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This book is the first to directly address the question of how to bridge what has been termed the "great divide" between the approaches of systems developers and those of social scientists to computer supported cooperative work--a question that has been vigorously debated in the systems development literature. Traditionally, developers have been trained in formal methods and oriented to engineering and formal theoretical problems; many social scientists in the CSCW field come from humanistic traditions in which results are reported in a narrative mode. In spite of their differences in style, the two groups have been cooperating more and more in the last decade, as the "people problems" associated with computing become increasingly evident to everyone. The authors have been encouraged to examine, rigorously and in depth, the theoretical basis of CSCW. With contributions from field leaders in the United Kingdom, France, Scandinavia, Mexico, and the United States, this volume offers an exciting overview of the cutting edge of research and theory. It constitutes a solid foundation for the rapidly coalescing field of social informatics. Divided into three parts, this volume covers social theory, design theory, and the sociotechnical system with respect to CSCW. The first set of chapters looks at ways of rethinking basic social categories with the development of distributed collaborative computing technology--concepts of the group, technology, information, user, and text. The next section concentrates more on the lessons that can be learned at the design stage given that one wants to build a CSCW system incorporating these insights--what kind of work does one need to do and how is understanding of design affected? The final part looks at the integration of social and technical in the operation of working sociotechnical systems. Collectively the contributors make the argument that the social and technical are irremediably linked in practice and so the "great divide" not only should be a thing of the past, it should never have existed in the first place.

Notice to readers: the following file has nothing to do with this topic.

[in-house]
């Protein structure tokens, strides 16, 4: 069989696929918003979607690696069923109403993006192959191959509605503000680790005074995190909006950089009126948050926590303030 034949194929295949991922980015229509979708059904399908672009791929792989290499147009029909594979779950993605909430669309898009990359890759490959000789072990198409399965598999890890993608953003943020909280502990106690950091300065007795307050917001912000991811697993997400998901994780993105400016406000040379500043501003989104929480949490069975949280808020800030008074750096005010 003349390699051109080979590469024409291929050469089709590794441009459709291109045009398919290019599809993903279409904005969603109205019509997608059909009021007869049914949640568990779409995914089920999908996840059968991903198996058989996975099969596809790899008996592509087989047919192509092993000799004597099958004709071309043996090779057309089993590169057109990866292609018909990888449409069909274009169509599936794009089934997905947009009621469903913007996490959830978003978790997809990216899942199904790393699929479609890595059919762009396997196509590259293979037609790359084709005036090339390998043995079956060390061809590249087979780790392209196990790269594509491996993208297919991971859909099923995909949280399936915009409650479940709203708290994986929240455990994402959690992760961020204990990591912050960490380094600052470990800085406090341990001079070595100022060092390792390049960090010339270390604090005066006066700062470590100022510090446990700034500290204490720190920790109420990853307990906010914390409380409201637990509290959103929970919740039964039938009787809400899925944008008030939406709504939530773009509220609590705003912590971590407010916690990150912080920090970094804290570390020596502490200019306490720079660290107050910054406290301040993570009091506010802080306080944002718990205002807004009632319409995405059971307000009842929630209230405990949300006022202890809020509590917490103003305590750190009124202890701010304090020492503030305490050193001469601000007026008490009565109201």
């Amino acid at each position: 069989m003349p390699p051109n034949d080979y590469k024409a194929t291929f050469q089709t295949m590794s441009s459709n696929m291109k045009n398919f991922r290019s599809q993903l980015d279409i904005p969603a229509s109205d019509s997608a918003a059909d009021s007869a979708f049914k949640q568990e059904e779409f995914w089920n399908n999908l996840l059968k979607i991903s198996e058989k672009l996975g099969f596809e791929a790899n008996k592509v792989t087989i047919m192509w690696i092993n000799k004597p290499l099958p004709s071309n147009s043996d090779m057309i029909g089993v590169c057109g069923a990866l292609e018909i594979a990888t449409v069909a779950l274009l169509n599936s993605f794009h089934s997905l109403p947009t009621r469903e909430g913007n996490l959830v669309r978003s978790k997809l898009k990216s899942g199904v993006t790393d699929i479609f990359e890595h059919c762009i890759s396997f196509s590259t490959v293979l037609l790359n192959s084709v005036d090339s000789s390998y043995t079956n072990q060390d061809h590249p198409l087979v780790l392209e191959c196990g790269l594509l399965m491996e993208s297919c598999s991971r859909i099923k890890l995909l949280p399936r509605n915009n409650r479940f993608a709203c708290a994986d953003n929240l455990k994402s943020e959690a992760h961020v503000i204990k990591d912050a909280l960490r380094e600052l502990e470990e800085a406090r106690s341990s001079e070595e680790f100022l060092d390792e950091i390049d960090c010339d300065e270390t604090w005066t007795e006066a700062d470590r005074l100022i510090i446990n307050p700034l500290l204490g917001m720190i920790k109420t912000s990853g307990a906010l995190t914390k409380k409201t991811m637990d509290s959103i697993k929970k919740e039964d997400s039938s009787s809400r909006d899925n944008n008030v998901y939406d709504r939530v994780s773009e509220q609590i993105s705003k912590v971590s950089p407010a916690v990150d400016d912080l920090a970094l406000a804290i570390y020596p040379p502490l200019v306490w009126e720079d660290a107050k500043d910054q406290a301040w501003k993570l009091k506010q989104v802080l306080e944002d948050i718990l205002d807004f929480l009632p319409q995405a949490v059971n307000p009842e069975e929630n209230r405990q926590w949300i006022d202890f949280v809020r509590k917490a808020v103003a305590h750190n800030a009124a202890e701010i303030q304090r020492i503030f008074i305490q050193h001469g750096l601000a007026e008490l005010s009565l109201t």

The Social Lens

Author: Kenneth Allan
Publisher: Pine Forge Press
ISBN: 1412978343
Size: 61.58 MB
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The Social Lens: An Invitation to Social and Sociological Theory, Second Edition is an upper division undergraduate social theory textbook that introduces the student to the major classical and contemporary theorists. The theorists were chosen for the diversity of their perspectives as well as their ability to introduce the student to contemporary theory. Dr. Allan uses a lively informative writing style to engage the students in the eras of social change that spawned the major sociological theories and then applies them to the current era, which also is experiencing major social change.

Toward A Sociological Theory Of Religion And Health